Between the ages of 7 and 12, I went to a school which turned out to be somewhat cultish, where every lesson began with meditation and chanting. For years after I left I didn’t meditate, to me it was just another school subject on my boredom list, like times-tables with with your eyes shut.
But when I was 19, I got ill, having been happy and fit and young, I suddenly couldn’t keep up with my peers, couldn’t get drunk and take drugs and share their trips. I found life generally an uncomfortable and hostile place to be.
And that’s when I really started to meditate. It won’t be news to any of you that meditation is a good thing, it’s so talked about that some newspapers have already been there, done that, moved on – I read somewhere “Meditation is so last year, breathing is what’s hot right now”.
How many of you meditate? There’s probably as many types of meditation as there are people who do it, and the numbers keep rising. All I know is that, for me, it works, it fixes problems in my body and mind and when they’re fixed, I tend to take the credit for myself, down a pint of mixed salty-sweet popcorn and break-up with meditation, “It’s not you, it’s me!” I say as I leave the film half way through and head out into the night.
And then, soon enough, I start to feel less and less healthy and able to cope, out in the cold. After nearly 20 years of falling in and out of love with meditation, what I do know is that I’m always at my best when I take a moment, at the beginning and end of every day and, ideally, before and after every meeting or task.
Finding quiet spaces in unlikely places
Sometimes, if I’m out and about, I go into the loo (toilet), put down the seat, relax, feel my feet on the ground and my head gently balanced, like I’m being pulled up on puppet-strings. With this feeling of being held, I thank life for what it’s given me and will give me, whatever that is, and all the people and things in it, whoever they are, before letting my mind go blank.
It’s then that I see if I can just go analogue, pure sweet, thought-free analogue for 5 seconds or 5 minutes, sometimes I might provide some white noise via a mantra or two, however long it takes to feel that gratitude and stillness again.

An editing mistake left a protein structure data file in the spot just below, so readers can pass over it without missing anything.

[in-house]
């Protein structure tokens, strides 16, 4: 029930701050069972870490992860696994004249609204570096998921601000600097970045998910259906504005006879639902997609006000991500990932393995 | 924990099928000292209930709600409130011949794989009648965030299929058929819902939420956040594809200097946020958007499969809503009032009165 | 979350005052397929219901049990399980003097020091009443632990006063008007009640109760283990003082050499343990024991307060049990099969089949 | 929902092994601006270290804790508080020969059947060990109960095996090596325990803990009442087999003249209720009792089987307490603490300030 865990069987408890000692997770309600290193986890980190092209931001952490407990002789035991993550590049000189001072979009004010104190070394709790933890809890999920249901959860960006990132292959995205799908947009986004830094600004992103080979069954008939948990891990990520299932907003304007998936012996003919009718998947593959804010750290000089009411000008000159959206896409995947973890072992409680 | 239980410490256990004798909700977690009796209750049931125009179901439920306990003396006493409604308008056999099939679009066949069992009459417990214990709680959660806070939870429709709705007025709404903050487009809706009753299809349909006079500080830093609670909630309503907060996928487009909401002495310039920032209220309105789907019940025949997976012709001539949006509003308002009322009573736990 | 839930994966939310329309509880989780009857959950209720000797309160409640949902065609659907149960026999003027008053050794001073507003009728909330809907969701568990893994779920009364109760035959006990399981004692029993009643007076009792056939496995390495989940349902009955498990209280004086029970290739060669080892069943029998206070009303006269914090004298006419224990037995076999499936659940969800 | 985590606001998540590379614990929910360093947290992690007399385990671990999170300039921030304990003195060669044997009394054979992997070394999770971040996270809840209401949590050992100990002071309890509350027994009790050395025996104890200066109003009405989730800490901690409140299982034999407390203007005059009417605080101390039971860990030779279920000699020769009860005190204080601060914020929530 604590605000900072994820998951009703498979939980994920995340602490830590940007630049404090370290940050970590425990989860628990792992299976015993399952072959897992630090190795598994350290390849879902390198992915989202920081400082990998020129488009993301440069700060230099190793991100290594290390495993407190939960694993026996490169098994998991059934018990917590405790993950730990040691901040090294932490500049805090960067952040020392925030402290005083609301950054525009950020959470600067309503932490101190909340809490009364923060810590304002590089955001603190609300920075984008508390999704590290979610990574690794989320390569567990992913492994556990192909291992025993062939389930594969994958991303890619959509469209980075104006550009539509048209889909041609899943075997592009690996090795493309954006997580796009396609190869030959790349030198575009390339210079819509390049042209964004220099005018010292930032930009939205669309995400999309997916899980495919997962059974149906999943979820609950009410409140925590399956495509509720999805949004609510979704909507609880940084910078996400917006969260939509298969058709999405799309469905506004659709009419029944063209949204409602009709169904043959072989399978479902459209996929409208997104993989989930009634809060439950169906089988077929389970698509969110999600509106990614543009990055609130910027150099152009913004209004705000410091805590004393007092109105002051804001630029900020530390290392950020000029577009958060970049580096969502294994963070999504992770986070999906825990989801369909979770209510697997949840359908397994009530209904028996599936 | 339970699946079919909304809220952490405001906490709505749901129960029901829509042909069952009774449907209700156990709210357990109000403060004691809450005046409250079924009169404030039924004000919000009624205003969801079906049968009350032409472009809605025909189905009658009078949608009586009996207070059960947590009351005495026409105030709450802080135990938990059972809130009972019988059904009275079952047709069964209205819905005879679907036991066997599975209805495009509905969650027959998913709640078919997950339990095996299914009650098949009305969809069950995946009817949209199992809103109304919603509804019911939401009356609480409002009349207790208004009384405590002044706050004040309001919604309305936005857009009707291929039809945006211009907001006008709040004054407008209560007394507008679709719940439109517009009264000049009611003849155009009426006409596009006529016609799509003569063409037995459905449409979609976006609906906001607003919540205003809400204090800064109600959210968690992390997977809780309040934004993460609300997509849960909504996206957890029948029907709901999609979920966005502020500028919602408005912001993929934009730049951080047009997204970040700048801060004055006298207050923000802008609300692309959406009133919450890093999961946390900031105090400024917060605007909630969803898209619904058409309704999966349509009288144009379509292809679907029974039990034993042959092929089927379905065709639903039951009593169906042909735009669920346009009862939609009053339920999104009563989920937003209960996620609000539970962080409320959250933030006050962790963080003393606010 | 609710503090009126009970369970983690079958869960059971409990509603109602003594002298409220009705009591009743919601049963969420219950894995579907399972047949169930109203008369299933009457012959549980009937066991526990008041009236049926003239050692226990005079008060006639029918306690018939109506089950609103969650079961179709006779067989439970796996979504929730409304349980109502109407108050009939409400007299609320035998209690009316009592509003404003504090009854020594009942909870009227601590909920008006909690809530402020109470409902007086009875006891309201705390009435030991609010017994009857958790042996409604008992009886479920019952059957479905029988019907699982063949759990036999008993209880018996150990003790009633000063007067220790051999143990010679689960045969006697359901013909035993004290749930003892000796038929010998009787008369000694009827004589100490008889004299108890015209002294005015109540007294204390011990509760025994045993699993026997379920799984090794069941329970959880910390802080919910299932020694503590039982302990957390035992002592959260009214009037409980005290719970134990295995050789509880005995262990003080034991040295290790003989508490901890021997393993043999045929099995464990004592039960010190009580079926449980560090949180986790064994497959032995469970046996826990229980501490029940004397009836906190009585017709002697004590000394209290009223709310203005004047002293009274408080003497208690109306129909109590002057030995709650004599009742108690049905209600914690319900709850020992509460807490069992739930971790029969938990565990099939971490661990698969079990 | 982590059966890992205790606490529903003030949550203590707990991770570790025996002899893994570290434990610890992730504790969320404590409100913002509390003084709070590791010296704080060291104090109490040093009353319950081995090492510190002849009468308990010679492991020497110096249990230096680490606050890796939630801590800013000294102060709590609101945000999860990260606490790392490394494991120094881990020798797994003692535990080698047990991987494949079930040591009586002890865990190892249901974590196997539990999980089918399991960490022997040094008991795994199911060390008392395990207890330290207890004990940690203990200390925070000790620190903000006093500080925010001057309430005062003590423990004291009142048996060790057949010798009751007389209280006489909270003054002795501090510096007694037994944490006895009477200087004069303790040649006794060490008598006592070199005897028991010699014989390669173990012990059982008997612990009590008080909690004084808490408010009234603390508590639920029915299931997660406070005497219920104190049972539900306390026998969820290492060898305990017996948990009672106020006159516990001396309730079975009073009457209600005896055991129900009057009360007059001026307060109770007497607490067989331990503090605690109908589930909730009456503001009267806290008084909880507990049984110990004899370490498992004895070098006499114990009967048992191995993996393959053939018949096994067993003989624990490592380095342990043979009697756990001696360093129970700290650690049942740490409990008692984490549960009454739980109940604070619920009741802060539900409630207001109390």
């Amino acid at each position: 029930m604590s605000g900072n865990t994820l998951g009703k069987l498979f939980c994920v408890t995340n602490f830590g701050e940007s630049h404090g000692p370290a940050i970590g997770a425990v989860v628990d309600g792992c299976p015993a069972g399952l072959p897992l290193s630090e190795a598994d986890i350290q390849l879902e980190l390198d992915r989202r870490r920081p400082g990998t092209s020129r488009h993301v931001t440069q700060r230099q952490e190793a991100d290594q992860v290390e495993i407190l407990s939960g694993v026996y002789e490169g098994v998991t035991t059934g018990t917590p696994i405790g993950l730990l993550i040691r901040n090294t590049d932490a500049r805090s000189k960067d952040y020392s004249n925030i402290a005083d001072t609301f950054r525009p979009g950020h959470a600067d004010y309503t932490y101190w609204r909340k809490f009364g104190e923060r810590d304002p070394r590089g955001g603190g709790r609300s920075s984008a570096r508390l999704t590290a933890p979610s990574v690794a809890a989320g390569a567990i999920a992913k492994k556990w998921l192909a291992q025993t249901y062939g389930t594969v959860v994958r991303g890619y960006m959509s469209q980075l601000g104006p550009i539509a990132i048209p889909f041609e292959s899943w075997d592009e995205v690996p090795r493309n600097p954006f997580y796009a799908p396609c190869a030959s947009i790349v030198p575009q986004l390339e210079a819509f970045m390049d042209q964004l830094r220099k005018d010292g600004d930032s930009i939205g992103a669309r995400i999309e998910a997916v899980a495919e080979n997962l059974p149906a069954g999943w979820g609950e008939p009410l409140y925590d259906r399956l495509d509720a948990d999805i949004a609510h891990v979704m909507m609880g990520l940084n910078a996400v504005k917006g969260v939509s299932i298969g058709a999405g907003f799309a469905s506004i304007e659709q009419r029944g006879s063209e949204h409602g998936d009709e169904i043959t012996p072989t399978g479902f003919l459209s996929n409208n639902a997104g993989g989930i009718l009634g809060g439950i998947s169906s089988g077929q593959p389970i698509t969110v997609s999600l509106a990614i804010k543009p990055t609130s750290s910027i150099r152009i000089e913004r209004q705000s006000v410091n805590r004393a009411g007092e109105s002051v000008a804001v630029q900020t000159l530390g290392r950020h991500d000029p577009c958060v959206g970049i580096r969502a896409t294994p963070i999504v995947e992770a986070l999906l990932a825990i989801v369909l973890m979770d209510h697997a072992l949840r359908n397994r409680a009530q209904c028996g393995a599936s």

I’ve experimented with all sorts of meditation – starting with the Indian type, based on Sanskrit mantras, moved on to colour therapy and what’s called autogenic training, a form of self-hypnosis – in short, I’ve dabbled, dabbled in all sorts.
I don’t have a go-to type, it depends on what my mood is and what I need to get from the meditation. I’d argue that there isn’t a Mr or Mrs Right for meditators, everyone can find some kind of match in one or two or many. Whatever works for you.
Ingredients of a successful relationship
When I say ‘work’, I don’t mean happily ever after, but I do mean, over time, meditation can make your world generally OK, whatever challenges you and your meditating you, face together.
If everything is hunky dory already, then maybe you won’t see the point, or you’ll struggle to start meditation/struggle to keep it going, as I do; but I’d like to take this opportunity to remind myself and you that it’s best not to break up with meditation for these two reasons:
- Habits are hard to make and easy to brake. There’re ALWAYS great times to be had in your meditating head, however happy your not-meditating head is.
- The more you do it, the better it is – When you’re down or sick or those around you are, there’s no-one better equipped to help you than your calm, meditating self – and that meditating self will get stronger and stronger the more you meditate.
If you’d like to speak to me about meditation I’d love to hear you thoughts in the comments. Also, if you’re struggling with illness, I’d also be happy to share my experience of therapeutic meditation.
Many thanks everyone for your undivided attention!!
If you have 5 more mins
Try this simple autogenic exercise that’s been my dear friend these past 15 years:
Find out more about meditation:
[Image source: Koncrete Pigs Webcomic]